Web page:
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This interview is from Famitsu vol. 1422. Shoutouts to Twitter user @karubiimunomono for the scan.
Pro Smasher: aMSa
The first professional Japanese Smash Bros. player, sponsored by streaming organization VGBootCamp. At EVO 2013, he lost a hard-fought set during quarterfinal pools against one of the top Melee players of all time, Mew2king, and quickly rose to fame. He became a pro Smasher starting in 2014, and has numerous, impressive results at domestic and international tournaments. He also runs his own NicoNico Douga community, “The Essence of the Red Yoshi,” where he streams and discusses hot topics in the Melee scene.
Working two jobs, one as a pro Smasher
Interviewer: Please tell us the story behind how you became a sponsored player.
aMSa: I was contacted by VGBootCamp in May of 2014, and signed a contract with them. VGBootCamp is an American streaming organization that streams and uploads videos of Smash tournaments, and they mostly support me by providing financial assistance if I’m traveling to an overseas tourney or helping me procure equipment I need to stream, for example.
Interviewer: What do you mean by “financial assistance”?
aMSa: Paying for flights or finding me a place to stay. So my primary source of income as a pro gamer is tournament winnings.
Interviewer: I’ve heard that you have another job. Is that because you’re not confident you can make a living wage off of just prize money?
aMSa: Of course that’s part of it, but that’s not the whole story. I work as an IT engineer at my company. I could have tried to make a living solely as a professional Smasher, but I thought that by learning IT stuff, I could use that knowledge to help the growth of the video game industry.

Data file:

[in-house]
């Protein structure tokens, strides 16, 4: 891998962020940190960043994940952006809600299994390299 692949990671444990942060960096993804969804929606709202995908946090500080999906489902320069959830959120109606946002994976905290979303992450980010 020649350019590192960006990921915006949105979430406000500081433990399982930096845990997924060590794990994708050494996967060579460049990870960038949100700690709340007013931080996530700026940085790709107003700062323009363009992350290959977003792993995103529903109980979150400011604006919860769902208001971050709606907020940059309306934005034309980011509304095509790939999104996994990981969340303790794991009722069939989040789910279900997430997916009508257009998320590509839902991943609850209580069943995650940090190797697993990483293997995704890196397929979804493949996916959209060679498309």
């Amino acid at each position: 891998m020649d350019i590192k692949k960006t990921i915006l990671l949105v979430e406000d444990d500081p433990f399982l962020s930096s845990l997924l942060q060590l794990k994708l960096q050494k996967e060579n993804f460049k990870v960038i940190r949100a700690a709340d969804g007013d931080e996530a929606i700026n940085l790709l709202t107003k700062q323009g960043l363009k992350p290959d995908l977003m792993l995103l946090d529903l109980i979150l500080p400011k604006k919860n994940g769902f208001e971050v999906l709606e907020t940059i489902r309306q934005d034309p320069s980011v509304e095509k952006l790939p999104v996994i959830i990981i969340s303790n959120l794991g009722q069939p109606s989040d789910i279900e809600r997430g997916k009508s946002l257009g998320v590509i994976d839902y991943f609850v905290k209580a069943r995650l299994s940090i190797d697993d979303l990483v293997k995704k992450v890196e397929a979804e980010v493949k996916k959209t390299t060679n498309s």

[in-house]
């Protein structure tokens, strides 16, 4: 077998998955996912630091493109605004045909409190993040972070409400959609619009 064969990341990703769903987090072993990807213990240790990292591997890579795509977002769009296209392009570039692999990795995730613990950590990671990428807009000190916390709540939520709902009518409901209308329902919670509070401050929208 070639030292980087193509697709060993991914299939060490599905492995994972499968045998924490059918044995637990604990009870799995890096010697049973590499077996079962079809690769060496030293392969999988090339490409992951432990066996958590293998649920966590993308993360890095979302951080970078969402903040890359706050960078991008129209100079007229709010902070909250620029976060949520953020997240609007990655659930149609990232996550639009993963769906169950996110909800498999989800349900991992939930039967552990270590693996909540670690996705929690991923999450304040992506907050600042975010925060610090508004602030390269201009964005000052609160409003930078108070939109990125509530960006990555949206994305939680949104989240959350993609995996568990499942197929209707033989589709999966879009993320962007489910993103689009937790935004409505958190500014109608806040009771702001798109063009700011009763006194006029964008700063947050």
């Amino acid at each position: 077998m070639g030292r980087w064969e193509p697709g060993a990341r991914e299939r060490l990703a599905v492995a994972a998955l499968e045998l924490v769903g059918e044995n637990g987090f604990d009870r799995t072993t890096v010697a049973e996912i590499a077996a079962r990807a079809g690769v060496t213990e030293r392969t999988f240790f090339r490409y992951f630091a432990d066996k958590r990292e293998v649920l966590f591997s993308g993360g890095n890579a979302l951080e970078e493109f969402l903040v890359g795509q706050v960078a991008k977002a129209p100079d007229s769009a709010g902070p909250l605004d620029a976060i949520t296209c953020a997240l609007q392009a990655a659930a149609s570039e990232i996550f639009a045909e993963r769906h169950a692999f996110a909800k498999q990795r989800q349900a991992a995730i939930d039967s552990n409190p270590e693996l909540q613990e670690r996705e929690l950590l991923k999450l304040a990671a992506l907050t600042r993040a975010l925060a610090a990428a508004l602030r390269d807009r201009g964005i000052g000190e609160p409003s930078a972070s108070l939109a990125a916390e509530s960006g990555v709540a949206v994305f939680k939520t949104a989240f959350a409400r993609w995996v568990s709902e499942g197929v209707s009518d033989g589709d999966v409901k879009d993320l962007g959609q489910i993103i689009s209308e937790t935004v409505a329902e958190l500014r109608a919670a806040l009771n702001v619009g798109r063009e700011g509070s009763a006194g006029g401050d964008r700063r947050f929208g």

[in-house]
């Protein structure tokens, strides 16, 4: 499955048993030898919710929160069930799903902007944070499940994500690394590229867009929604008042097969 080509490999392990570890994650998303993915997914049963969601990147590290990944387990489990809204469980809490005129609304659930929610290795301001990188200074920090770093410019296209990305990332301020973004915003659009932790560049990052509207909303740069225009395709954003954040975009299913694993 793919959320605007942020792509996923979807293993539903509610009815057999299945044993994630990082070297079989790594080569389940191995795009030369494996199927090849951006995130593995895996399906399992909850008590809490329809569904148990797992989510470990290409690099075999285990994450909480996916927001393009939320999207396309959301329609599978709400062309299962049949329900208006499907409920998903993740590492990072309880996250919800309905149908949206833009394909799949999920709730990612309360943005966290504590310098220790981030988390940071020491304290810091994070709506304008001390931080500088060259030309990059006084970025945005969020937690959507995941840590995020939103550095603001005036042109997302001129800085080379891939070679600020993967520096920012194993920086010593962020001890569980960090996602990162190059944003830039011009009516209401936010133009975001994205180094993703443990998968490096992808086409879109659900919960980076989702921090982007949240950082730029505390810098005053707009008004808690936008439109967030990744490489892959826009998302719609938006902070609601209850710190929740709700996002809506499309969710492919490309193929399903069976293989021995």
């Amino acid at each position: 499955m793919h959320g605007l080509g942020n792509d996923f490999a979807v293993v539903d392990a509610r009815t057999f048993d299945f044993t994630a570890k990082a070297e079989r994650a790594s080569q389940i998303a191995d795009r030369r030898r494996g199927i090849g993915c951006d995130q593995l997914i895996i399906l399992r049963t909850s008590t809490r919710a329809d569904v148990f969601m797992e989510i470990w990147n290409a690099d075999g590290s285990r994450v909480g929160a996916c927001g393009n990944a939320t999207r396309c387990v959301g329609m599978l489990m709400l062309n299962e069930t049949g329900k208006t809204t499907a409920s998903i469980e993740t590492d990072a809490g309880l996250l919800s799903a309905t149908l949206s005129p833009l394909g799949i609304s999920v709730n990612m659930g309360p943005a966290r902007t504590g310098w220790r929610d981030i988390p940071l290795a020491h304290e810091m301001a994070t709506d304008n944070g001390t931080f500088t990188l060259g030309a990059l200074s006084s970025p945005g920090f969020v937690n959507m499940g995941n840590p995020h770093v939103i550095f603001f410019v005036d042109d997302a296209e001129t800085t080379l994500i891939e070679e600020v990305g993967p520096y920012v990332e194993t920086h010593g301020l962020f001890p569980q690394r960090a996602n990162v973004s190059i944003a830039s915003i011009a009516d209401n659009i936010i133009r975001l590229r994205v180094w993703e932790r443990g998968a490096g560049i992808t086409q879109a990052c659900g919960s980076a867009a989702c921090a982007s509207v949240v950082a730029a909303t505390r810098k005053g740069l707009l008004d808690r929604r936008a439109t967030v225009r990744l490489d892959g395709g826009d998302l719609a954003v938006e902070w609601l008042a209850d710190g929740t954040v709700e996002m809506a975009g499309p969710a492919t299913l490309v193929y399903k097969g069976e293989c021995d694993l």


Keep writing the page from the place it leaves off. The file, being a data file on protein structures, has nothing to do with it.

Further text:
Interviewer: So you’re always thinking about video games.
aMSa: That’s right. In my mind, the ideal image of a professional gamer is someone who can properly communicate and convey what’s so amazing about the game he plays, and can share that knowledge to improve and energize the game industry. I think a big element of that is going to tournaments, and commentating or analyzing sets, for example.
Smash tournaments are only getting bigger
Interviewer: Please tell us how you felt when VGBootCamp first approached you with their offer to become a sponsored player.
aMSa: To tell the truth, I was honestly shocked because I hadn’t thought at all about being a pro or anything like that. I just stuck with Yoshi, kept playing him, and eventually I became a pro! (laughs)
Interviewer: In Melee, Yoshi isn’t what you would call a strong character.
aMSa: Yes. I love Yoshi, which is why I used him at tournaments, but my hard work paid off, and I was able to go to American tournaments and place highly. I think that VGBootCamp offered to sponsor me because I gained some fame from my results and play.
Interviewer: How many pro Smash players are there in the world?
aMSa: I think there are somewhere between 20 and 30. It’s a paltry number compared to fighting games or PC games, but it’s grown a lot. We got a lot of attention from having Smash games at big tournaments like EVO and Apex, and the number of companies sponsoring players has increased in recent years.
Interviewer: It seems like there’s going to be a lot of Smash tournaments in the future. What do you think we should focus on to make watching them even more fun?
aMSa: Smash has a lot of famous characters, so people might be drawn to that, but I think people should also focus on the players as well. If you learn the context behind a match, or really feel the explosive energy at a tournament, it’ll make watching it even more fun!
A day in the life of aMSa
By day, he’s an office worker at an IT company. “On weekdays, I watch VODs on my commute, and after I get home, I practice tech skill for about an hour,” he says. He prepares for his work the next day, and goes to sleep by at least 1AM. He practices heavily on weekends, going to a fellow Smasher’s house. He says that “on intense days, we might even play for upwards of 12 hours.”
0:00~1:00: Go to bed
6:30: Wake up
7:30: Leave for work, study VODs
8:30: Arrive at work, eat breakfast
9:30: Start work
19:00~20:30: Leave work
21:30: Get home and eat dinner
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